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Old 02-28-2008, 08:58 AM   #81
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beldar, you should write a book on "How to get into U.T." It would be a best seller in the state.
The 10% rule is a big problem for UT. The top 10% of every state high school class is guaranteed admission into any Texas public university. So many of them pick UT that they don't have too many spots for other very worthy students.

I asked my daughter yesterday and she said she's given up on her UT application. She even talked to a human, but couldn't get her app through. She already has an acceptance at a school she'd rather go to anyway.
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Old 02-28-2008, 09:02 AM   #82
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Just a brief thought, although I see many of you have already noted, when helping your child pick a school, I'd strongly urge you to help them find one that is well rounded. Graduating with a 4.0 from a industry specific college may be great, but I think there's so much more to the college experience. We insisted our daughter live on her own, and my spouse pretty much told her to leave the state (wish I'd put aside more travel miles), but I think that living with others, especially those you didn't grow up with, is a huge growth experience. I also love the fact that my daughter's school has a successful athletic program, as my daughter is in marching band and has already gotten to go on one trip to a major bowl game. I went to an urban, inner city school and thought nothing of it, until I visited my daughter's school and got the chance to see what a true college experience truly can be like and what I missed out on. My kids grew up being watched all the time, if not by us then by day care's or schools. At some point I think you've got to quit keeping an eye on them, and let them make some of their own decisions and mistakes....as hard as this may be. All just my opinion.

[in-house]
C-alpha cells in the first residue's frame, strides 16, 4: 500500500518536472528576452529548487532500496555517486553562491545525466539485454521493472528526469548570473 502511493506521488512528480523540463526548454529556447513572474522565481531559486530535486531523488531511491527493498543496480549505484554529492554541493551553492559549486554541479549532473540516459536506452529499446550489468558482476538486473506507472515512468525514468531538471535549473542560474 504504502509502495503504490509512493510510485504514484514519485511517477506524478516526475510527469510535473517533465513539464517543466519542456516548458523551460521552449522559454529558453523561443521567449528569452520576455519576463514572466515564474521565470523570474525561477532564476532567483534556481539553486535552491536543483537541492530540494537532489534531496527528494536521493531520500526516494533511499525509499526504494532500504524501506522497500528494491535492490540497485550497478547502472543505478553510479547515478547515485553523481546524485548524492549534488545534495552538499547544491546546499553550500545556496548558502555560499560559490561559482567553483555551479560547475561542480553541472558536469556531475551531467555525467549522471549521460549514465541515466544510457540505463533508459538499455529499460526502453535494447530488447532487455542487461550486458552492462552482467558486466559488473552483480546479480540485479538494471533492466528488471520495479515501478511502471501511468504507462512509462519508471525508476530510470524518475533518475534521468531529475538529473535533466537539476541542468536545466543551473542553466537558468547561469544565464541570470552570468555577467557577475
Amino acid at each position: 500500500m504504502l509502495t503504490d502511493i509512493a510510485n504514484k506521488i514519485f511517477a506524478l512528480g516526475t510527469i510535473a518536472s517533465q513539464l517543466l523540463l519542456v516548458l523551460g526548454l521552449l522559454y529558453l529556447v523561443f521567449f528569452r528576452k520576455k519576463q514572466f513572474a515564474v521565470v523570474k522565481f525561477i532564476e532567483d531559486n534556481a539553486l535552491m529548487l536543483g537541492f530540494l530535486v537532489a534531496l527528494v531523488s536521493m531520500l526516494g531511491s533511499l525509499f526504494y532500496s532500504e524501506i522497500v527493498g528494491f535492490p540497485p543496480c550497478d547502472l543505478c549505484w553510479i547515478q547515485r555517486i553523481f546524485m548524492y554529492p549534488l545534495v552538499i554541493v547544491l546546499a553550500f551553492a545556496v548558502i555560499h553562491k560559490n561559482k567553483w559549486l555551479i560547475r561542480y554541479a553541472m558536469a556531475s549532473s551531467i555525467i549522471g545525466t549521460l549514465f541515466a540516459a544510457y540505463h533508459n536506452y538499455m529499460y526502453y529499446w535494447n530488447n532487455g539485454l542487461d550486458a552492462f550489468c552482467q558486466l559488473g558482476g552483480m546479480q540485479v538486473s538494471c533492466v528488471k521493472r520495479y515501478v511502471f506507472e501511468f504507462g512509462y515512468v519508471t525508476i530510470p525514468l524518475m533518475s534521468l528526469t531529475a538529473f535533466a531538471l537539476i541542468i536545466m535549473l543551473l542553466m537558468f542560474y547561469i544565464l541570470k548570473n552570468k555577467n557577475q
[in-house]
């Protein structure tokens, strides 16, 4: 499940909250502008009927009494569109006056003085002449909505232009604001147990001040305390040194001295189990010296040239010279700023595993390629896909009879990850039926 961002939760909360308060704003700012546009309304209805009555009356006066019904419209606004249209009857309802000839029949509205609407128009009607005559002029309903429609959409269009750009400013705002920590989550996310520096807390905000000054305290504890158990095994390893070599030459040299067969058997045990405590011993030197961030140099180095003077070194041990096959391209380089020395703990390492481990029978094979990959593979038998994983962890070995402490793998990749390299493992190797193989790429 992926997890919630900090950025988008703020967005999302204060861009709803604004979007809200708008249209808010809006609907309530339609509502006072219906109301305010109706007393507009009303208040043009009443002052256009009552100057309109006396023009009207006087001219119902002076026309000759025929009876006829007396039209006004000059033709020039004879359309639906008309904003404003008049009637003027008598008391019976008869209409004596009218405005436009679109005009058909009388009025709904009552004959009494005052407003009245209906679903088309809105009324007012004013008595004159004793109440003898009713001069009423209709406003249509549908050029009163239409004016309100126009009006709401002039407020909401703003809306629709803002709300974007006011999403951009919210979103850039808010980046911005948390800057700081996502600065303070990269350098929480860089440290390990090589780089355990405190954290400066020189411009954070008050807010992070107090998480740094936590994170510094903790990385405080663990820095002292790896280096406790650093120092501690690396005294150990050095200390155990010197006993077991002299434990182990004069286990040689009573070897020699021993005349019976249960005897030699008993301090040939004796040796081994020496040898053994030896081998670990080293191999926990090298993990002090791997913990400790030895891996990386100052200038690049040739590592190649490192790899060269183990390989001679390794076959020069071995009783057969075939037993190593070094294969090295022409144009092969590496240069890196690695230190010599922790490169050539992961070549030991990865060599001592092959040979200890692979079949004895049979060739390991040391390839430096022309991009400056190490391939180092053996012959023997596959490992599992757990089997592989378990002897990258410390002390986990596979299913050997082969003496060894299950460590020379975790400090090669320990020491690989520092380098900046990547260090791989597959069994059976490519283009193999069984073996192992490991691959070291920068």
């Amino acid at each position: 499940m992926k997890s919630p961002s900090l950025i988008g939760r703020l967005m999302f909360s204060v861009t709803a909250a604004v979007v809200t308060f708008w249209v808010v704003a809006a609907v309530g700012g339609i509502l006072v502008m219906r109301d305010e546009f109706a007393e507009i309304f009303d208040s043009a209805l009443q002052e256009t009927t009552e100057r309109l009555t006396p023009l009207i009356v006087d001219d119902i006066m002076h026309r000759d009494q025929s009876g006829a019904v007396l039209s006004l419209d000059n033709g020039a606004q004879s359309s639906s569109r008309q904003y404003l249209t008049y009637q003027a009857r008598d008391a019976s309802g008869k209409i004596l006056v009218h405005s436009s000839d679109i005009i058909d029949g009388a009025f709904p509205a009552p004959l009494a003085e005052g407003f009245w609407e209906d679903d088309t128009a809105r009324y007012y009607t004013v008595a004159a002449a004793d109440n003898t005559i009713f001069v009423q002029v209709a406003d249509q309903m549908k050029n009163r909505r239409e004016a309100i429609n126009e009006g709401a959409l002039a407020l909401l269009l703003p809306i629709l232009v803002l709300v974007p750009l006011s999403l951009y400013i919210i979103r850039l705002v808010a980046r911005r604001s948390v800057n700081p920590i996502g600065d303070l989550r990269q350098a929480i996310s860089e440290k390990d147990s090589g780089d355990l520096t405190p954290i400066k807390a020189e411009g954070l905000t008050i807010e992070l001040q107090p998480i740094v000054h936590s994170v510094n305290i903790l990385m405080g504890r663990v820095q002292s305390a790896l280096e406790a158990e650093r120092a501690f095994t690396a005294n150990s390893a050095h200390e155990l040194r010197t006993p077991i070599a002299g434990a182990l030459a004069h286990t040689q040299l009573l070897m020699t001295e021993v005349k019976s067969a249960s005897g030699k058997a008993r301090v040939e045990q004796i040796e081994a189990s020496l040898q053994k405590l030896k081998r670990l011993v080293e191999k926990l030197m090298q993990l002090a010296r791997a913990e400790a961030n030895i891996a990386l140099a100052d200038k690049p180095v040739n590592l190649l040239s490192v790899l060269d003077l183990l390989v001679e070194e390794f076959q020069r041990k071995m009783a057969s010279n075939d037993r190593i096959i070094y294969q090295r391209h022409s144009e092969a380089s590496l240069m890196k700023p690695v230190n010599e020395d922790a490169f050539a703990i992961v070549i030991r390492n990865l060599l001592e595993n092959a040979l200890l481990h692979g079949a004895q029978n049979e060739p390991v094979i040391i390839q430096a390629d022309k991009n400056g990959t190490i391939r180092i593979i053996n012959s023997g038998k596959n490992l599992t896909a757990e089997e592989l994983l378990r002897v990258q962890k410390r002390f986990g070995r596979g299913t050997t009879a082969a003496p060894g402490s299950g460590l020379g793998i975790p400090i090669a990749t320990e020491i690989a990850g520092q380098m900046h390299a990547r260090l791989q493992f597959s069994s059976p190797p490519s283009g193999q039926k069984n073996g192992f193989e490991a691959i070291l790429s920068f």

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Old 02-28-2008, 09:05 AM   #83
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The 10% rule is a big problem for UT. The top 10% of every state high school class is guaranteed admission into any Texas public university. So many of them pick UT that they don't have too many spots for other very worthy students.

I asked my daughter yesterday and she said she's given up on her UT application. She even talked to a human, but couldn't get her app through. She already has an acceptance at a school she'd rather go to anyway.
Running, true. However, what I found out is the way they get around the 10% rule is just to not offer housing. "Sure, you can come to our school. Hope you have a place to live".
I don't really care that UT ignored us, but I just thought it odd considering much better schools were there, and with nice scholarship offers, and actually communicated with us.
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Old 02-28-2008, 11:06 AM   #84
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While 529s do give you flexibility over the beneficiary, it's a little tougher to get flexibility over the purpose-- for example a kid who doesn't use any of the fund (full scholarship, military academy) or who doesn't go to school at all yet needs seed money to fund the next FedEx. So I guess you have to balance the tax savings against the flexibility.
Yup. My kids will have a mixture of 529's and ESA's, but the point is nearly the same last from what I remember from the last time I read all the detailed rules. I'm also saving in a taxable account in my own name that will end up being the supplementary college fund / emergency fund / FIRE stash supplement depending on how life turns out.